Graduate Students Receive Awards
Published 12/28/2014 in Bama Anthro Blog Network
Author Christopher Lynn
We're very proud of our students, who continue to earn numerous accolades for their efforts in advancing anthropology. In the spring 2014, there were numerous award winners. Paul Eubanks was the winner of the 2014 Bob Work Award for Scholarly Excellence in Archaeology for a paper entitled "The Timing and Distribution of Caddo Salt Production in Northwestern Louisiana." Kareen Hawsey and Paul Eubanks were the 2014-15 co-winners of the David and Elizabeth DeJarnette Endowed Scholarship, which is awarded at the annual spring DeJarnette barbecue at Moundville Archaeological Park. David DeJarnette, a southeast archaeologist, was the first anthropologist at the University of Alabama. The DeJarnette Scholarship is awarded each year to support graduate research about Moundville or Moundville-related topics. Lauren Marsh,... read more ❯
Undergraduate Honors and First Annual Department Poster Competition
Published 12/28/2014 in Bama Anthro Blog Network
Author Christopher Lynn
  At the Spring Undergraduate Honors Day, Katelyn Moss and Meghan Steel were presented awards for their standings as the top Anthropology majors in the 2014 graduating class. Dr. Lisa LeCount presented Steel with the C. Earle Smith Jr. Award and Moss with the Hughes Prize. Trever Chidester placed 3rd for Oral Presentations in the Social Sciences at the 2014 Undergraduate Research and Creative Activity (URCA) conference. URCA presenters from the Department of Anthropology also competed in the first annual Anthropology Undergraduate  Research Poster Competition. Emerging Scholar Hannah Smith (Kathy Oths, faculty mentor) won first prize for "A... read more ❯
Changes in coping throughout adulthood
Published 12/16/2014 in Neuroanthropology: The Course
Author Taylor Burbach
Manfred Diehl, Helena Chui, Elizabeth L. Hay are part of the Adult Development and Aging Project (ADAPT) at Colorado State University. Their mission is "To contribute to the knowledge about healthy and successful adult development and aging through research, education, and collaborative outreach." Dr. Diehl received his PhD in Human Development and Family Studies from Pennsylvania State University and is interested in psychological development throughout the course of adulthood. Diehl, Chui, Hay, and colleagues performed a longitudinal study of the change in coping and defense mechanisms across adulthood. Starting in 1992, they recruited 392 adolescents and adults, the majority of which were of European American descent. 129 of the original sample completed data for all four samples, in 1992, 1994, 1998, and 2004. Participants were asked to two 2-hour testing sessions each time. In order to measure coping and defense mechanisms, the California Psychological... read more ❯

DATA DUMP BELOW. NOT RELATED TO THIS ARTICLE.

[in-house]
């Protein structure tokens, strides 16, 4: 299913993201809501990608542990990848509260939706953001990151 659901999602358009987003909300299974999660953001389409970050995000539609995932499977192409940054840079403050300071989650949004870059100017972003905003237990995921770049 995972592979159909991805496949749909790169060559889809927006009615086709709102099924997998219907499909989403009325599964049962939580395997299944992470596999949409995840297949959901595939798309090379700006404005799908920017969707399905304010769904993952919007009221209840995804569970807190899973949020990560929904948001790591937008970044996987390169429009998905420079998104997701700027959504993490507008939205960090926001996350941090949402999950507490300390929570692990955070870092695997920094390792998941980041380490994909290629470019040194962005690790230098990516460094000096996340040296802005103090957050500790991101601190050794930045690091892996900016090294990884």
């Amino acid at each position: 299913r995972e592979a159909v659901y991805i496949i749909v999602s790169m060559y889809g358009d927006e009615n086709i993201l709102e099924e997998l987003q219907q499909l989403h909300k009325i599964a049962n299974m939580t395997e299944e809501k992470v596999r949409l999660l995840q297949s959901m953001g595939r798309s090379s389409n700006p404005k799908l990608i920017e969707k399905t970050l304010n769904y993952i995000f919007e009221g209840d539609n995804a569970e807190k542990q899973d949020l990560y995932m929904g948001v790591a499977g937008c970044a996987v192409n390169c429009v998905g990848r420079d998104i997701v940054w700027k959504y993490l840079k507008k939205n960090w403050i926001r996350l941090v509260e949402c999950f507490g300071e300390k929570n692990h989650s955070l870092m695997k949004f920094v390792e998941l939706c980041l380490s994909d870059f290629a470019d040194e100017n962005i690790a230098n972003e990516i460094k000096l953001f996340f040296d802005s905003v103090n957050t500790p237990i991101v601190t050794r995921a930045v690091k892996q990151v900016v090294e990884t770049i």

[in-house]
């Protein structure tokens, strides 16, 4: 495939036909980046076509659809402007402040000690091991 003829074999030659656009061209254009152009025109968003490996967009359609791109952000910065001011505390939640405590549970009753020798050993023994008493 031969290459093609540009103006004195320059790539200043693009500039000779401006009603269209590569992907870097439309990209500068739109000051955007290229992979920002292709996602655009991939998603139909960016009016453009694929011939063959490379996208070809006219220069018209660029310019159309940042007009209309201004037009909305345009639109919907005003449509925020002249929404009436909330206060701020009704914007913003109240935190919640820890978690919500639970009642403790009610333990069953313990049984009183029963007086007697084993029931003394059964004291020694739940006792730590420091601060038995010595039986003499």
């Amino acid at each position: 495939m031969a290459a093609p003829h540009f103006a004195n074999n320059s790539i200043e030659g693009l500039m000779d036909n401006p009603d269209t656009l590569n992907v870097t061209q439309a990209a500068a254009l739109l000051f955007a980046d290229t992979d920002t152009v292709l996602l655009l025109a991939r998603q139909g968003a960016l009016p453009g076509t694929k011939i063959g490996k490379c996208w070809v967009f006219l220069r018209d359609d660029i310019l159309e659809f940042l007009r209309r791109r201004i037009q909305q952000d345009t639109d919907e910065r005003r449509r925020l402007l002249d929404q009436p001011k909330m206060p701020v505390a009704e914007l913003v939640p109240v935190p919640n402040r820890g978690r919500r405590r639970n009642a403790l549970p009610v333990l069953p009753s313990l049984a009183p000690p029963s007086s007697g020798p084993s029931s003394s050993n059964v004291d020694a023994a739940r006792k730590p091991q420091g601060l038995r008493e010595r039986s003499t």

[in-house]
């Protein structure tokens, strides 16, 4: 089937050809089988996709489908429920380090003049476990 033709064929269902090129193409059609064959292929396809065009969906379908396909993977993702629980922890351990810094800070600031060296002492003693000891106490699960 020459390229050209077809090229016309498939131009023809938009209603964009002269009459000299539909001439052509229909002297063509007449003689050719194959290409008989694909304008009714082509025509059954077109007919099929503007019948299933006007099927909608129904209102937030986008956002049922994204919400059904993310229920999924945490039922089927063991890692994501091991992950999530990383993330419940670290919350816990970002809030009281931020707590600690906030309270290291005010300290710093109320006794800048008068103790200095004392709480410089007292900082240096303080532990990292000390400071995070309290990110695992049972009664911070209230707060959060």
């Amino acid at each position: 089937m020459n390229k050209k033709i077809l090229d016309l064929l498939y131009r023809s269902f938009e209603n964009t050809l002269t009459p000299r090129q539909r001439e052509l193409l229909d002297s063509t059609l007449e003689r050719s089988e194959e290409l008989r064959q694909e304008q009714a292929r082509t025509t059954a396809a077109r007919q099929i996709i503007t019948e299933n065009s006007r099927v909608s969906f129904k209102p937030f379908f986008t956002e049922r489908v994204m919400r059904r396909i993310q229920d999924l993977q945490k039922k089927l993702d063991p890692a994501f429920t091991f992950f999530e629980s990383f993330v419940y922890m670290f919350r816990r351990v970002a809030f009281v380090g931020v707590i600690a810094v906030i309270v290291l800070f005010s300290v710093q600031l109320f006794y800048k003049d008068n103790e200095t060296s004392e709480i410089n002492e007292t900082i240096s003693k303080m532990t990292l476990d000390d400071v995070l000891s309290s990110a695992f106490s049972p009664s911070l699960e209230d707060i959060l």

Themes in exercise adherence vs. dropout
Published 12/16/2014 in Neuroanthropology: The Course
Author Taylor Burbach
After reading Greg Downey's The Encultured Brain chapter on neural enculturation in capoeira and Lisa Heywood's 2011 article advocating a cultural neuropychology of sport, I thought a lot about how these articles applied to physical activity in general. What makes people commit to physical activity? This isn't a question I'm unfamiliar with. As a chronic yo-yo dieter and infrequent exerciser (who has the time anyway?), this is something I've asked myself for years, only to find myself lacking motivation again and again despite the colorful articles found online and in pop-culture magazines promising to give me a new outlook on my physical health and help me form lasting fitness-related habits. Lisa Pridgeon and Sarah Grogan provide insight into why adherence to an exercise regimen in difficult for some  by exploring themes shared by people (adherers and non-adherers) who, currently or at one point, held gym memberships. Pridgeon was advised in this project  by Grogan, a professor... read more ❯
Inclusion of Developmental Disabilities in Church
Published 12/9/2014 in Neuroanthropology: The Course
Author skcharles1
I used this article because it showed that current research proves that children with a developmental disability on the autistic spectrum are helped by their participation in church settings.  It proved helpful by showing what benefits religious involvement could help children with autism.   Article: "Inclusion of people with mental retardation and other developmental disabilities in communities of faith by J. Vogel, E. Polloway, and J. Smith, published in 2006 in Mental Retardation read more ❯